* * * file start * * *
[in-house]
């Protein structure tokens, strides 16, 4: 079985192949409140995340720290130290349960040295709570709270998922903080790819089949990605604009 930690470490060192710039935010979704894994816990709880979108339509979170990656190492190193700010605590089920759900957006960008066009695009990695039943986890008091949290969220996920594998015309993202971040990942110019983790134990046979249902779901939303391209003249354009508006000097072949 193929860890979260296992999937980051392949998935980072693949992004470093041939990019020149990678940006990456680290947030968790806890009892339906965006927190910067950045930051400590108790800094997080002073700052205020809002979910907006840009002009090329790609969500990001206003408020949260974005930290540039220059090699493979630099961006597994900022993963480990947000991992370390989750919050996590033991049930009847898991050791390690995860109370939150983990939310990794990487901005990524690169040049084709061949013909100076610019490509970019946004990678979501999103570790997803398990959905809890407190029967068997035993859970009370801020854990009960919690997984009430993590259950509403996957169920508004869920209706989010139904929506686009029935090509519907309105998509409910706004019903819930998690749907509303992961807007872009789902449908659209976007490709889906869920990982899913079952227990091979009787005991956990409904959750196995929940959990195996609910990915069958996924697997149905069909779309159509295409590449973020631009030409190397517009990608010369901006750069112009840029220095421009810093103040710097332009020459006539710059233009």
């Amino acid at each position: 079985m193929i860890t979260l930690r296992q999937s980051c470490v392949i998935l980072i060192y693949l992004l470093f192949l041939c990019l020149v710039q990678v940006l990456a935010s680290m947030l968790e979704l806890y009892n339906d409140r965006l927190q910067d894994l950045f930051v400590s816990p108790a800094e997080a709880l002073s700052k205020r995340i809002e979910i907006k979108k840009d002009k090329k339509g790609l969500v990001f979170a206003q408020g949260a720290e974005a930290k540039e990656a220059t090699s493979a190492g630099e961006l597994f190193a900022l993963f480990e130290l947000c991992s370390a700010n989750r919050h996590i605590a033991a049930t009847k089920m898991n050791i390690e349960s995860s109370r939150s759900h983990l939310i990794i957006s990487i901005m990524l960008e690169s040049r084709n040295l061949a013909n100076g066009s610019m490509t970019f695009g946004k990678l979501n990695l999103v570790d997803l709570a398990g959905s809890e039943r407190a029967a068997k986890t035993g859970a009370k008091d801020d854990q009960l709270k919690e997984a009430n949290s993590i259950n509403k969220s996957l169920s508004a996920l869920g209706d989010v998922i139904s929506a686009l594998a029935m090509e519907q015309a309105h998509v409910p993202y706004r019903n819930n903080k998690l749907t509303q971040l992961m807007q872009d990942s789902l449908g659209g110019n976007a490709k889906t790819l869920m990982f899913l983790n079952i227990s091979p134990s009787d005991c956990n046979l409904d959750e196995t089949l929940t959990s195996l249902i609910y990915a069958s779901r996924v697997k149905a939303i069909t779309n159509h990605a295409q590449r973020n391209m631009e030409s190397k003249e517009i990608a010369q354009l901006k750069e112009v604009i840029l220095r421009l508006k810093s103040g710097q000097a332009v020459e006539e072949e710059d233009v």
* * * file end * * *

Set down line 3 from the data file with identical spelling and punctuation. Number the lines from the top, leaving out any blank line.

């Amino acid at each position: 079985m193929i860890t979260l930690r296992q999937s980051c470490v392949i998935l980072i060192y693949l992004l470093f192949l041939c990019l020149v710039q990678v940006l990456a935010s680290m947030l968790e979704l806890y009892n339906d409140r965006l927190q910067d894994l950045f930051v400590s816990p108790a800094e997080a709880l002073s700052k205020r995340i809002e979910i907006k979108k840009d002009k090329k339509g790609l969500v990001f979170a206003q408020g949260a720290e974005a930290k540039e990656a220059t090699s493979a190492g630099e961006l597994f190193a900022l993963f480990e130290l947000c991992s370390a700010n989750r919050h996590i605590a033991a049930t009847k089920m898991n050791i390690e349960s995860s109370r939150s759900h983990l939310i990794i957006s990487i901005m990524l960008e690169s040049r084709n040295l061949a013909n100076g066009s610019m490509t970019f695009g946004k990678l979501n990695l999103v570790d997803l709570a398990g959905s809890e039943r407190a029967a068997k986890t035993g859970a009370k008091d801020d854990q009960l709270k919690e997984a009430n949290s993590i259950n509403k969220s996957l169920s508004a996920l869920g209706d989010v998922i139904s929506a686009l594998a029935m090509e519907q015309a309105h998509v409910p993202y706004r019903n819930n903080k998690l749907t509303q971040l992961m807007q872009d990942s789902l449908g659209g110019n976007a490709k889906t790819l869920m990982f899913l983790n079952i227990s091979p134990s009787d005991c956990n046979l409904d959750e196995t089949l929940t959990s195996l249902i609910y990915a069958s779901r996924v697997k149905a939303i069909t779309n159509h990605a295409q590449r973020n391209m631009e030409s190397k003249e517009i990608a010369q354009l901006k750069e112009v604009i840029l220095r421009l508006k810093s103040g710097q000097a332009v020459e006539e072949e710059d233009v």